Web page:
The plumber had mumbled something about keeping quiet, got up from the table, and come back two minutes later with one thousand dollars, give or take.
“This is a gesture of my friendship,” he said.
Harold Maine accepted the gesture calmly, without comment, but his mind was racing. He had always disliked the man, his ugly bug eyes and gangly crane fly limbs, but suddenly he had reason to warm to him. What's yours is mine, he thought.
And to how many others would that apply? Could he do this with all his contacts? Jesus Christ, he was sitting on a fucking fortune just waiting to be made from the misfortune of his friends.
He was that misfortune, incarnate. And yet… Calvin Paris. He wasn't one of Maine's friends or acquaintances, they weren't even aware of each other's existence a few weeks earlier. But one contact had led to another, and another, and another, until his network had spread beyond the initial morass of losers and lowlifes that he used to call his own. Nowadays, he knew people in high places (at least relatively), and their secrets hung in front of him like autumn fruit. It made for easy blackmailing and easy money.
Calvin Paris was meant to be Maine's meal ticket should everything else go awry. That was a mistake. He had friends of his own. Friends Harold Maine didn't know and couldn't control. And his daughter, of course. Who the fuck works for a secret organisation? He would have to start being careful. He had the uncomfortable feeling that life was becoming less simple by the day.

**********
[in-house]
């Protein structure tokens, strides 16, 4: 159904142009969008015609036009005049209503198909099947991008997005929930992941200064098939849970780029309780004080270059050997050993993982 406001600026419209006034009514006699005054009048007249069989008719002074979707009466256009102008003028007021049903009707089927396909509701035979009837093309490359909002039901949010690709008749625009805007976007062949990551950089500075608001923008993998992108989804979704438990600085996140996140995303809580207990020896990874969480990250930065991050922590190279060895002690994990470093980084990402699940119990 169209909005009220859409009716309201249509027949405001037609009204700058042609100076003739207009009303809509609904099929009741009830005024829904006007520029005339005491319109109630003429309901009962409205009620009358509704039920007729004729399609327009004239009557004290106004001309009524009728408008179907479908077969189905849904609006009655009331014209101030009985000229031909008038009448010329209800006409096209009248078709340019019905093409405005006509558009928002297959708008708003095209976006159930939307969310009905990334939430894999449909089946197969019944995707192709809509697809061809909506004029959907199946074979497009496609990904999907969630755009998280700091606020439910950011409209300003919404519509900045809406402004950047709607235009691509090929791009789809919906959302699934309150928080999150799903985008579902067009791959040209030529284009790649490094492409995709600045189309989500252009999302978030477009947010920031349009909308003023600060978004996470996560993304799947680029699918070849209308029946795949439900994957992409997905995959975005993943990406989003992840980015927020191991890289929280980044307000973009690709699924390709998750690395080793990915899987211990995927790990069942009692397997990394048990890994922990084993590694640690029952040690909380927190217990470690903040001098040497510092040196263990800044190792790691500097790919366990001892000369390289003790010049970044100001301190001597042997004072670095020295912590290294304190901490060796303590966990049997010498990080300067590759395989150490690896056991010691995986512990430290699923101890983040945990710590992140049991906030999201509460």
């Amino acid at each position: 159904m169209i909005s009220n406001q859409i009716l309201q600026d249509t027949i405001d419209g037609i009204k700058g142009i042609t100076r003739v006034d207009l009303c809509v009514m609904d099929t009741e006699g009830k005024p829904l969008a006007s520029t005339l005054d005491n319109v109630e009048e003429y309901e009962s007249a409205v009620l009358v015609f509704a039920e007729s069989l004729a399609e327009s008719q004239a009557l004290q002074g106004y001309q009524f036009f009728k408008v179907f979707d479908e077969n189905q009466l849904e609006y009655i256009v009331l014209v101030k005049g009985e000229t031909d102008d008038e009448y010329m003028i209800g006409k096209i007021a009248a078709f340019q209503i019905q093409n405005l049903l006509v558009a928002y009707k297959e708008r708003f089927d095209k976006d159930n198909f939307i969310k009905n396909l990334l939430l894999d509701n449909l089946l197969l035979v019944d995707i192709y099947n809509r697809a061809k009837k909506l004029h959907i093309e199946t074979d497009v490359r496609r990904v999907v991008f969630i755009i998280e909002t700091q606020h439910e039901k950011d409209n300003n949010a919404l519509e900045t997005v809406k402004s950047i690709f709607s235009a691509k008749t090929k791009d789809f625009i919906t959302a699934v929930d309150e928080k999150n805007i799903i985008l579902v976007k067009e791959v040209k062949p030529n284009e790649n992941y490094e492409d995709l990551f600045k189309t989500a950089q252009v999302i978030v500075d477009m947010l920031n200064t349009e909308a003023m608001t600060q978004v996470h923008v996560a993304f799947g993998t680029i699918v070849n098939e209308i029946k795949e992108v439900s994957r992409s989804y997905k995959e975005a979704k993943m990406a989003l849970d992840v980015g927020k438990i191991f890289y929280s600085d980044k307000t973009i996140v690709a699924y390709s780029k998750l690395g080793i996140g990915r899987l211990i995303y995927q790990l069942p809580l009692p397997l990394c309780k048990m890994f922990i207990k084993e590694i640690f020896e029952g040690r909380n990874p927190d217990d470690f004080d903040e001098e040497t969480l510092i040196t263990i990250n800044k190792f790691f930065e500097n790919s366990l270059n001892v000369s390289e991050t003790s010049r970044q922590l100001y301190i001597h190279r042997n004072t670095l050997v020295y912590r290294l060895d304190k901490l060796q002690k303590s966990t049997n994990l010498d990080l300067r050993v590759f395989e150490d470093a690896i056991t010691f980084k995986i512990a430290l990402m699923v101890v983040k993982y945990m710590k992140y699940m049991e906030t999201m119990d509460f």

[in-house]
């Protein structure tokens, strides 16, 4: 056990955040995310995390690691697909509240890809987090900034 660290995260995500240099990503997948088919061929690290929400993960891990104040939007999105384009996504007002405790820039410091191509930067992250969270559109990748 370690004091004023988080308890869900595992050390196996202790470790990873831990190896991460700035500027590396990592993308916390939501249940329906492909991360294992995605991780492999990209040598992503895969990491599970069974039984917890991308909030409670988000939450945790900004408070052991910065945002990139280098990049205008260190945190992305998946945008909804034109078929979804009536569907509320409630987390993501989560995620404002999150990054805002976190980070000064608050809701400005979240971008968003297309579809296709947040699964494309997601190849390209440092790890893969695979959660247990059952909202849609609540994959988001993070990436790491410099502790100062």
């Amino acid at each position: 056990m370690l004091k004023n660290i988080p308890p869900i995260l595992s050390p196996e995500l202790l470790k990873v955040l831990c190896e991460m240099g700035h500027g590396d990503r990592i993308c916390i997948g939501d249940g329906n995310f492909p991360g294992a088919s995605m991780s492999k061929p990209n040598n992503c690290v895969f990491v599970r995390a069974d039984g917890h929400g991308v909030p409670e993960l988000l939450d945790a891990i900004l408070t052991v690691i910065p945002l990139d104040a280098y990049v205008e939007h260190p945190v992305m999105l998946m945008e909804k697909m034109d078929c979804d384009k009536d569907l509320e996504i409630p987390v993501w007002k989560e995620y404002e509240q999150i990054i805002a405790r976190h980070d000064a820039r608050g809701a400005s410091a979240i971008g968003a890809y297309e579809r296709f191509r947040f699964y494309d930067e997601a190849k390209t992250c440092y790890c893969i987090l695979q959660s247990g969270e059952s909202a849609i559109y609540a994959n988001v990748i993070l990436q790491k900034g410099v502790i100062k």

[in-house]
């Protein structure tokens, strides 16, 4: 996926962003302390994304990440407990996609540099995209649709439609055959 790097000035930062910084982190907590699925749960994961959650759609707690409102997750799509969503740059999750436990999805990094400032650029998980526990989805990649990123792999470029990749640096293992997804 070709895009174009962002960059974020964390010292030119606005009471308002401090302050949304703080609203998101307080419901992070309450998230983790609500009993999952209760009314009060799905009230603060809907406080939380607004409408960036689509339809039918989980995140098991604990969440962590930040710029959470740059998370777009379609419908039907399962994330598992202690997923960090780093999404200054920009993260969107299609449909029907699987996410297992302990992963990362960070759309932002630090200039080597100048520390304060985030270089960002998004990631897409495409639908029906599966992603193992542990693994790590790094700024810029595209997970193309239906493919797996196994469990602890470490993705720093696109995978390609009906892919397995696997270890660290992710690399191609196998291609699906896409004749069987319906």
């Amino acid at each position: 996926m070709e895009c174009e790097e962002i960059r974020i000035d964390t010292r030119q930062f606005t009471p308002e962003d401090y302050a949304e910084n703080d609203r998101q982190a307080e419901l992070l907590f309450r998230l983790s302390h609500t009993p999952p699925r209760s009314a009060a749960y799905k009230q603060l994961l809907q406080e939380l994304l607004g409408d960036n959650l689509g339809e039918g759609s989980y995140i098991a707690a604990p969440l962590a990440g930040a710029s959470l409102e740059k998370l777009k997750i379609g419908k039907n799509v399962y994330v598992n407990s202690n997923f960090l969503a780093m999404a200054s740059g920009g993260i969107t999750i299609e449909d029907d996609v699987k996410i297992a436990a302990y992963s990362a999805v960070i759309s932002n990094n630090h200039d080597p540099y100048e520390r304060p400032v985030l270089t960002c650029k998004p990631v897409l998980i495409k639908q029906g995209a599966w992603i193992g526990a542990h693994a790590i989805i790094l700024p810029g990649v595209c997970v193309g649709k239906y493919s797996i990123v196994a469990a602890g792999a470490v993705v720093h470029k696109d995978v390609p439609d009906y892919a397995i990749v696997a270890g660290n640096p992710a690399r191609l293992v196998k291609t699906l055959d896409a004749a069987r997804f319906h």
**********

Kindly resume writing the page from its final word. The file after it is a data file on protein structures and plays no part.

There was a knock on the door as if to prove his point. Vexed, he plucked the little spider from its latest web and crushed its legs. It fell to the floor, tried to wriggle miserably, and died. “Goodbye, Vance," he said. He rubbed his fingers to get rid of the bits. Then looking back at the web, beautiful and vacant, “Yet again, what's yours is mine."
Another knock. He listened intently. Not aggressive, not loud. Apologetic, almost. The knock of a scared man, hoping not to disturb an angry god. He walked over to the door, looked into the hallway through the peephole, and grunted. He unlatched the chain, unsecured the three locks, and with a sigh greeted the unbidden visitor through the iron grille.
“What the fuck do you want?” He asked.
The visitor hesitated.
“You're three days early. What the fuck do you want?”
The man at the door steeled himself, and drew closer. “I have CB infiltration… indistinction… information," he said. "The woman and CV the CV crank. Crab. There woman and the crab…"
Harold Maine unlocked the metal grille. It swung open quietly. The corridor smelt of damp.
“You'd better come in,” he said.
With a curious sense of dread, guilt and relief, Geoff Mansani followed Harold Maine into his apartment, and the grille and the door closed silently behind him.